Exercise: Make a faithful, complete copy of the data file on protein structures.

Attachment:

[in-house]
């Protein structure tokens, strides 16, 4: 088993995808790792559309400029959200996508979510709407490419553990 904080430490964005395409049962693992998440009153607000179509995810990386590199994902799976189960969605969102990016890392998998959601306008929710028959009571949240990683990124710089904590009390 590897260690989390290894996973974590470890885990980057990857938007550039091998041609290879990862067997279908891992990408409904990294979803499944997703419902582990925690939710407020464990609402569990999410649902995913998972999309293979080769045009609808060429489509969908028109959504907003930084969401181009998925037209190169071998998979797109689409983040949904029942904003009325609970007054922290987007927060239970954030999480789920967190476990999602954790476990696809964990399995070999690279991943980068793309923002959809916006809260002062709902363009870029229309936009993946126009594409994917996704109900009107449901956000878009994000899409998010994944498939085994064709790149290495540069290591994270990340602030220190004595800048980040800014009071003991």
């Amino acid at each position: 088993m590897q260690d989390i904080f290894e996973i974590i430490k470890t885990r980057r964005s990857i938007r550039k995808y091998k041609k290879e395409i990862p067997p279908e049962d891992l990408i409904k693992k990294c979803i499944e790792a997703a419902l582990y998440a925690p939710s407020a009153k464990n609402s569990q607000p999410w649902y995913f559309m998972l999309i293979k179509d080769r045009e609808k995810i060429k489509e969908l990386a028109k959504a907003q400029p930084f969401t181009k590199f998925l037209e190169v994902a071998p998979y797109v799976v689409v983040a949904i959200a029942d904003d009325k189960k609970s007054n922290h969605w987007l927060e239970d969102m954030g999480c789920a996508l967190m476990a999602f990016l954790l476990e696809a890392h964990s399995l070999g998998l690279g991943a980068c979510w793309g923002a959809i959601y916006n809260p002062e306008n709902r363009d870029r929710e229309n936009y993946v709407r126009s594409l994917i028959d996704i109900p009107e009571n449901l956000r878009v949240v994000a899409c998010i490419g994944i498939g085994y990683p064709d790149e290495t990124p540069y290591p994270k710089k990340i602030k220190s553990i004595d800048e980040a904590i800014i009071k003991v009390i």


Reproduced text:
[in-house]
């Protein structure tokens, strides 16, 4: 088993995808790792559309400029959200996508979510709407490419553990 904080430490964005395409049962693992998440009153607000179509995810990386590199994902799976189960969605969102990016890392998998959601306008929710028959009571949240990683990124710089904590009390 590897260690989390290894996973974590470890885990980057990857938007550039091998041609290879990862067997279908891992990408409904990294979803499944997703419902582990925690939710407020464990609402569990999410649902995913998972999309293979080769045009609808060429489509969908028109959504907003930084969401181009998925037209190169071998998979797109689409983040949904029942904003009325609970007054922290987007927060239970954030999480789920967190476990999602954790476990696809964990399995070999690279991943980068793309923002959809916006809260002062709902363009870029229309936009993946126009594409994917996704109900009107449901956000878009994000899409998010994944498939085994064709790149290495540069290591994270990340602030220190004595800048980040800014009071003991």
């Amino acid at each position: 088993m590897q260690d989390i904080f290894e996973i974590i430490k470890t885990r980057r964005s990857i938007r550039k995808y091998k041609k290879e395409i990862p067997p279908e049962d891992l990408i409904k693992k990294c979803i499944e790792a997703a419902l582990y998440a925690p939710s407020a009153k464990n609402s569990q607000p999410w649902y995913f559309m998972l999309i293979k179509d080769r045009e609808k995810i060429k489509e969908l990386a028109k959504a907003q400029p930084f969401t181009k590199f998925l037209e190169v994902a071998p998979y797109v799976v689409v983040a949904i959200a029942d904003d009325k189960k609970s007054n922290h969605w987007l927060e239970d969102m954030g999480c789920a996508l967190m476990a999602f990016l954790l476990e696809a890392h964990s399995l070999g998998l690279g991943a980068c979510w793309g923002a959809i959601y916006n809260p002062e306008n709902r363009d870029r929710e229309n936009y993946v709407r126009s594409l994917i028959d996704i109900p009107e009571n449901l956000r878009v949240v994000a899409c998010i490419g994944i498939g085994y990683p064709d790149e290495t990124p540069y290591p994270k710089k990340i602030k220190s553990i004595d800048e980040a904590i800014i009071k003991v009390i």